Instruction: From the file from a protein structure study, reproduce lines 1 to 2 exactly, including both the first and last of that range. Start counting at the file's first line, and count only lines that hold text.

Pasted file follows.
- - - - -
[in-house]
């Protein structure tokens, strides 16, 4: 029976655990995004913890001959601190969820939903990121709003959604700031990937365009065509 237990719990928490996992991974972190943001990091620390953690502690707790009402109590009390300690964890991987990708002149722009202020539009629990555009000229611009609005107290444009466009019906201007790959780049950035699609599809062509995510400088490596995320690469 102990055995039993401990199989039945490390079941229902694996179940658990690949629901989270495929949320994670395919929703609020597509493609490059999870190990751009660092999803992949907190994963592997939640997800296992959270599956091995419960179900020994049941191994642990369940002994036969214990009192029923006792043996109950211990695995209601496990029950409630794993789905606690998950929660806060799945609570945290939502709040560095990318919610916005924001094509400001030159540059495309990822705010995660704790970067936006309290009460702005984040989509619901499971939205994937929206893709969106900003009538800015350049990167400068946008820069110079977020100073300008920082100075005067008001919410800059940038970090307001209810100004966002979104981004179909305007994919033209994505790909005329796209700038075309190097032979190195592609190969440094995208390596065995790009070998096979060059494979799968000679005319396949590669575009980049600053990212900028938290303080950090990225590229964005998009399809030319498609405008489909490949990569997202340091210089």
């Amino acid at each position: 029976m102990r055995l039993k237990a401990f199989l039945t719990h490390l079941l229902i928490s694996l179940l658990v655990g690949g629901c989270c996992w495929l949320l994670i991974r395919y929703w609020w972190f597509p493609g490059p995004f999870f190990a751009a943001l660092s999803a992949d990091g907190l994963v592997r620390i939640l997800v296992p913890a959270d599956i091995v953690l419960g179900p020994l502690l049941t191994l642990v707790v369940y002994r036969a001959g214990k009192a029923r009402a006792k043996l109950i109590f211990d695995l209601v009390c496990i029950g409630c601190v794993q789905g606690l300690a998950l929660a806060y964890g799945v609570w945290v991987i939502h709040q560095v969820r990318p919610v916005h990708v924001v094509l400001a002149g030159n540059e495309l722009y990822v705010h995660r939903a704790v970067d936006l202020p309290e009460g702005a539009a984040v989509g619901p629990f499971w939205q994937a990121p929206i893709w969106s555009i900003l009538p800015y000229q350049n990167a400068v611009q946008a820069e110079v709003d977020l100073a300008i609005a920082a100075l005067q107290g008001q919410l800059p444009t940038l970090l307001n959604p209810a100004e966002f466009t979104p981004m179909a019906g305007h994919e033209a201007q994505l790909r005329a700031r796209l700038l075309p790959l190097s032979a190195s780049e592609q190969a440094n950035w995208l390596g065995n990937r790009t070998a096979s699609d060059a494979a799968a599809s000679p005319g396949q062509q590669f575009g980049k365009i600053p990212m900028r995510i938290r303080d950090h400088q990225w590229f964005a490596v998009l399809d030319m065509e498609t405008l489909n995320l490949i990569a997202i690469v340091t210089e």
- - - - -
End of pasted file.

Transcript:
[in-house]
């Protein structure tokens, strides 16, 4: 029976655990995004913890001959601190969820939903990121709003959604700031990937365009065509 237990719990928490996992991974972190943001990091620390953690502690707790009402109590009390300690964890991987990708002149722009202020539009629990555009000229611009609005107290444009466009019906201007790959780049950035699609599809062509995510400088490596995320690469 102990055995039993401990199989039945490390079941229902694996179940658990690949629901989270495929949320994670395919929703609020597509493609490059999870190990751009660092999803992949907190994963592997939640997800296992959270599956091995419960179900020994049941191994642990369940002994036969214990009192029923006792043996109950211990695995209601496990029950409630794993789905606690998950929660806060799945609570945290939502709040560095990318919610916005924001094509400001030159540059495309990822705010995660704790970067936006309290009460702005984040989509619901499971939205994937929206893709969106900003009538800015350049990167400068946008820069110079977020100073300008920082100075005067008001919410800059940038970090307001209810100004966002979104981004179909305007994919033209994505790909005329796209700038075309190097032979190195592609190969440094995208390596065995790009070998096979060059494979799968000679005319396949590669575009980049600053990212900028938290303080950090990225590229964005998009399809030319498609405008489909490949990569997202340091210089």